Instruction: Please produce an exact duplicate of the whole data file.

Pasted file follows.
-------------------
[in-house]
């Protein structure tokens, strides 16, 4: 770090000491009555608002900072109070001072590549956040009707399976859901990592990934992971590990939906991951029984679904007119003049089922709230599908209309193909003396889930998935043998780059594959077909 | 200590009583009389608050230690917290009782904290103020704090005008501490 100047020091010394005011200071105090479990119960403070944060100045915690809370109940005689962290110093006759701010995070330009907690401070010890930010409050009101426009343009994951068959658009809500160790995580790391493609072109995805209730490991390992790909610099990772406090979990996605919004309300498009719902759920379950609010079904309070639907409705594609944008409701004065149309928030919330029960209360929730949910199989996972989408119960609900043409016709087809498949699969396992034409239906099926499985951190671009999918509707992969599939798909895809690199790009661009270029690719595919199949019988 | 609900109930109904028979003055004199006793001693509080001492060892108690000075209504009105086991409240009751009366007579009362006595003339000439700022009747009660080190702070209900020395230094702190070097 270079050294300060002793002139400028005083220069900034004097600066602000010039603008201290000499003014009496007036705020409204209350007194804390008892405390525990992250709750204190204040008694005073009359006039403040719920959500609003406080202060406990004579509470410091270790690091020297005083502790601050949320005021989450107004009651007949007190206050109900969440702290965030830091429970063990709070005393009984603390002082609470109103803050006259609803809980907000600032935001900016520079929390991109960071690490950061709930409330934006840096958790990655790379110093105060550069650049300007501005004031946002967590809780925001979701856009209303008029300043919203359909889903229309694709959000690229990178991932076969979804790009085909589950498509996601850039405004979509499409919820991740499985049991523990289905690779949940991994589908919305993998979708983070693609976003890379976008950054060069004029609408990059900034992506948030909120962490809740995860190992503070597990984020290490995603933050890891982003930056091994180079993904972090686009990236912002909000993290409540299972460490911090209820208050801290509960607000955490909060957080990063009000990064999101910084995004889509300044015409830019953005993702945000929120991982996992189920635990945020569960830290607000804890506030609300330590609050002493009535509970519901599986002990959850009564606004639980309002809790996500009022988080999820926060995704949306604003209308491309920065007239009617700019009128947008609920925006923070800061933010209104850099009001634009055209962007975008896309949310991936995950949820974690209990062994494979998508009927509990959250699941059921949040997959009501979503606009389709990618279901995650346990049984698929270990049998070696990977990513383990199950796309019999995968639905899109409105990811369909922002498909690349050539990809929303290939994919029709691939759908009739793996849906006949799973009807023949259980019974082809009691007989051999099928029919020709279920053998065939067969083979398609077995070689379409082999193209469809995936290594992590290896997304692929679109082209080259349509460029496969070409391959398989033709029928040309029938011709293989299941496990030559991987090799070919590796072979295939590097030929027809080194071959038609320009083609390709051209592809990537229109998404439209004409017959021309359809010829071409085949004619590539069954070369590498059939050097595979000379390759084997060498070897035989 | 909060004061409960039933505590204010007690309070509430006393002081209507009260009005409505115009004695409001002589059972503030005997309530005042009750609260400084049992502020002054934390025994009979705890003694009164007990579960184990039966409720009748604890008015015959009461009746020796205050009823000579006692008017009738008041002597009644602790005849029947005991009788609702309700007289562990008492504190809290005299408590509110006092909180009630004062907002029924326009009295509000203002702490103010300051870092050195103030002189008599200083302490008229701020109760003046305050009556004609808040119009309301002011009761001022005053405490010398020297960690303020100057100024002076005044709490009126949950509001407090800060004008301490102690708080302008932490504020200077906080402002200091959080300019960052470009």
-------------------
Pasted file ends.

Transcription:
[in-house]
């Protein structure tokens, strides 16, 4: 770090000491009555608002900072109070001072590549956040009707399976859901990592990934992971590990939906991951029984679904007119003049089922709230599908209309193909003396889930998935043998780059594959077909 | 200590009583009389608050230690917290009782904290103020704090005008501490 100047020091010394005011200071105090479990119960403070944060100045915690809370109940005689962290110093006759701010995070330009907690401070010890930010409050009101426009343009994951068959658009809500160790995580790391493609072109995805209730490991390992790909610099990772406090979990996605919004309300498009719902759920379950609010079904309070639907409705594609944008409701004065149309928030919330029960209360929730949910199989996972989408119960609900043409016709087809498949699969396992034409239906099926499985951190671009999918509707992969599939798909895809690199790009661009270029690719595919199949019988 | 609900109930109904028979003055004199006793001693509080001492060892108690000075209504009105086991409240009751009366007579009362006595003339000439700022009747009660080190702070209900020395230094702190070097 270079050294300060002793002139400028005083220069900034004097600066602000010039603008201290000499003014009496007036705020409204209350007194804390008892405390525990992250709750204190204040008694005073009359006039403040719920959500609003406080202060406990004579509470410091270790690091020297005083502790601050949320005021989450107004009651007949007190206050109900969440702290965030830091429970063990709070005393009984603390002082609470109103803050006259609803809980907000600032935001900016520079929390991109960071690490950061709930409330934006840096958790990655790379110093105060550069650049300007501005004031946002967590809780925001979701856009209303008029300043919203359909889903229309694709959000690229990178991932076969979804790009085909589950498509996601850039405004979509499409919820991740499985049991523990289905690779949940991994589908919305993998979708983070693609976003890379976008950054060069004029609408990059900034992506948030909120962490809740995860190992503070597990984020290490995603933050890891982003930056091994180079993904972090686009990236912002909000993290409540299972460490911090209820208050801290509960607000955490909060957080990063009000990064999101910084995004889509300044015409830019953005993702945000929120991982996992189920635990945020569960830290607000804890506030609300330590609050002493009535509970519901599986002990959850009564606004639980309002809790996500009022988080999820926060995704949306604003209308491309920065007239009617700019009128947008609920925006923070800061933010209104850099009001634009055209962007975008896309949310991936995950949820974690209990062994494979998508009927509990959250699941059921949040997959009501979503606009389709990618279901995650346990049984698929270990049998070696990977990513383990199950796309019999995968639905899109409105990811369909922002498909690349050539990809929303290939994919029709691939759908009739793996849906006949799973009807023949259980019974082809009691007989051999099928029919020709279920053998065939067969083979398609077995070689379409082999193209469809995936290594992590290896997304692929679109082209080259349509460029496969070409391959398989033709029928040309029938011709293989299941496990030559991987090799070919590796072979295939590097030929027809080194071959038609320009083609390709051209592809990537229109998404439209004409017959021309359809010829071409085949004619590539069954070369590498059939050097595979000379390759084997060498070897035989 | 909060004061409960039933505590204010007690309070509430006393002081209507009260009005409505115009004695409001002589059972503030005997309530005042009750609260400084049992502020002054934390025994009979705890003694009164007990579960184990039966409720009748604890008015015959009461009746020796205050009823000579006692008017009738008041002597009644602790005849029947005991009788609702309700007289562990008492504190809290005299408590509110006092909180009630004062907002029924326009009295509000203002702490103010300051870092050195103030002189008599200083302490008229701020109760003046305050009556004609808040119009309301002011009761001022005053405490010398020297960690303020100057100024002076005044709490009126949950509001407090800060004008301490102690708080302008932490504020200077906080402002200091959080300019960052470009």